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Study paints grim picture of marginalized people’s encounters with police

Only 5.8% of participants said they felt safer after their interactions with the police.

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Interactions with Ottawa police are leaving some marginalized people feeling less safe, according to a new report by researchers from the University of Ottawa’s Department of Criminology.

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The report, Troubling Encounters: Ottawa Residents’ Experiences of Policing, released Tuesday, draws on the experiences of 251 people who have interacted with police.

The team behind the report, led by lead researcher David Moffette, associate professor, sought to understand how police interacted with people in Ottawa, but with a focus on marginalized groups who research shows , tend to have a more tense relationship with the authorities. .

“We keep hearing these stories of people involved on the streets, in Muslim communities, in black communities, of people telling us that they had an encounter with the police for some reason and that they are really unsatisfied. how it happened or that they felt it was disrespectful,” Moffette said in an interview.

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Between 2019 and 2021, the researchers distributed questionnaires to people who had had interactions with the police in the previous year and conducted nearly 50 interviews to follow up with some of the respondents. People they spoke to often said they felt they had been unfairly targeted or interrogated by the police; many felt racially profiled or profiled because of their social background.

People who interacted with the police also described feeling that their interactions with officers carried shades of judgment. “They were politely condescending. I felt judged, but everyone was civil,” said one attendee, a white street man in his early 50s who interacted with police while waiting for paramedics because of drug use.

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In some cases, however, participants described how police officers treated them with overt rudeness or racism. “(A policeman) actually called us ‘drunken Indians,'” an Inuk man who was ticketed for drinking beer in a park told researchers. “When I told him we weren’t ‘Indians’ but (Inuits), he thought I was a ‘clever guy’ and said he was going to arrest me.”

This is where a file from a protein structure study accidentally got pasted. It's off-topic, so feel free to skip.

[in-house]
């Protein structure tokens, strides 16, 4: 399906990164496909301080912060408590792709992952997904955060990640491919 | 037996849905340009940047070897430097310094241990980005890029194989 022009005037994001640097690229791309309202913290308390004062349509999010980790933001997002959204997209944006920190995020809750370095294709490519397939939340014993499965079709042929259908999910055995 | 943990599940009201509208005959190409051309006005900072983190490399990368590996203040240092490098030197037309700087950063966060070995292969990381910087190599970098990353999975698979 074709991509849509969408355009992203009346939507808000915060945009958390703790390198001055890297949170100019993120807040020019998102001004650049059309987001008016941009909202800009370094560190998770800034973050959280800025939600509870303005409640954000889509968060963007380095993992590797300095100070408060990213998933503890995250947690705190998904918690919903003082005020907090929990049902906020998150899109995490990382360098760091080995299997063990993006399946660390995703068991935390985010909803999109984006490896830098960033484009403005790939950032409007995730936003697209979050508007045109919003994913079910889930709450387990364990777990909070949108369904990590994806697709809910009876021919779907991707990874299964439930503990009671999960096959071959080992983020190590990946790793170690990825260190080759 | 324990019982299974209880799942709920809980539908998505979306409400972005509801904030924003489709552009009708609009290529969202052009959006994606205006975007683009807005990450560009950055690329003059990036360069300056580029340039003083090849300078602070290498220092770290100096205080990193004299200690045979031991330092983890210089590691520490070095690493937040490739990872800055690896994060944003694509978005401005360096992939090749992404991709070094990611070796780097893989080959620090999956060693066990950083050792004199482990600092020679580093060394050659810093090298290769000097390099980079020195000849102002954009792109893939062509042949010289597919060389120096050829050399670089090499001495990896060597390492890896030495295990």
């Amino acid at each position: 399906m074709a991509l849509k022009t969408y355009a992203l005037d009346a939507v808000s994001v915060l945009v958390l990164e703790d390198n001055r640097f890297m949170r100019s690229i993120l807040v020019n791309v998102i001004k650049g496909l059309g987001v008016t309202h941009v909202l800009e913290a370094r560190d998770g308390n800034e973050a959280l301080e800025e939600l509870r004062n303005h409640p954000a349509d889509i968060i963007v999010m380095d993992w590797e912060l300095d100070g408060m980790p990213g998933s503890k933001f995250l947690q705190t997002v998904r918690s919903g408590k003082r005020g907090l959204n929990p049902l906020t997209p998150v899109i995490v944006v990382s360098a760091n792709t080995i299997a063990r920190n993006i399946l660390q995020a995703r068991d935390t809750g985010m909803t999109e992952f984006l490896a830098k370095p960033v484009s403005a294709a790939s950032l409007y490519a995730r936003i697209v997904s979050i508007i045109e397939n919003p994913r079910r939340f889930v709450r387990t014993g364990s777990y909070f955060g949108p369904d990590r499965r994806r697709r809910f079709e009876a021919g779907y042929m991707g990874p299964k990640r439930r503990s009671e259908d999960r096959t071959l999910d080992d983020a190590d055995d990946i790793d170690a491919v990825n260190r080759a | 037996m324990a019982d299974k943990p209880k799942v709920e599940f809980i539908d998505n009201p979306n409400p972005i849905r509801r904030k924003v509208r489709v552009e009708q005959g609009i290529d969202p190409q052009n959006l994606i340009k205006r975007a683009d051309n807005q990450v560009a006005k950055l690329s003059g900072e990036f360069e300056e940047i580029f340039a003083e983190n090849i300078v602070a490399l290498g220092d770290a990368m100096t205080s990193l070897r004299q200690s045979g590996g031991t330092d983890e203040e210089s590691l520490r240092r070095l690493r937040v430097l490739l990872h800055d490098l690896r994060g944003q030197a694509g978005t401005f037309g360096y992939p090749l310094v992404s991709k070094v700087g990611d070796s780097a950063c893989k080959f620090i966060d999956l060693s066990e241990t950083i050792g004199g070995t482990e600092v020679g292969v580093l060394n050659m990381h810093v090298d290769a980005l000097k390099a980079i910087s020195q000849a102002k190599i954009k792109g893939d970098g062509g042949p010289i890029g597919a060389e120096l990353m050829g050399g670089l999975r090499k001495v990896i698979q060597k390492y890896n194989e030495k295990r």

The researchers called these interactions “disturbing” and noted that explicitly degrading and dehumanizing comments appeared more often in the accounts of participants involved in the streets and addicted to drugs, although a subtle patronizing dynamic was a frequent backdrop. in many reported interactions.

“What we consider to be the most disturbing consequence of this is that the vast majority of our participants, 49.2% of these 251 accounts, told us that following their encounter with the police, that whether or not they approached the police or were approached by the police, they actually felt less safe,” Moffette said.

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Only 5.8% of participants said they felt safer after their interactions with the police.

“It’s very important to us,” Moffette said. “This means that people have told us they try to avoid the police at all costs. People who may use substances have told us that they are hiding from the police, which could have implications in the event of a overdose or medical emergency.

The researchers acknowledged that the testimonials they collected were not intended to be construed as statistically significant. Rather, the research was aimed at trying to understand the issues that may be contributing to negative views and distrust of the police in Ottawa, a trend that the Ottawa Police Service’s own statistics have shown to be on the rise.

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“In our sample,” Moffette said, “it shows that for a lot of people in our city, in Ottawa, the police don’t make them feel safer — quite the contrary — and that raises a number of questions about how many services they need, the role the police play in our community and how we can think of strategies to develop real safety for all.

Most, but not all, of the interactions detailed in the report were with the Ottawa Police Service; some involved other police departments operating within the city limits.

Steve Bell, the acting chief of the OPS, recently said he wanted to restore public confidence in the police. The service did not respond to a request for comment in time for publication on Tuesday.

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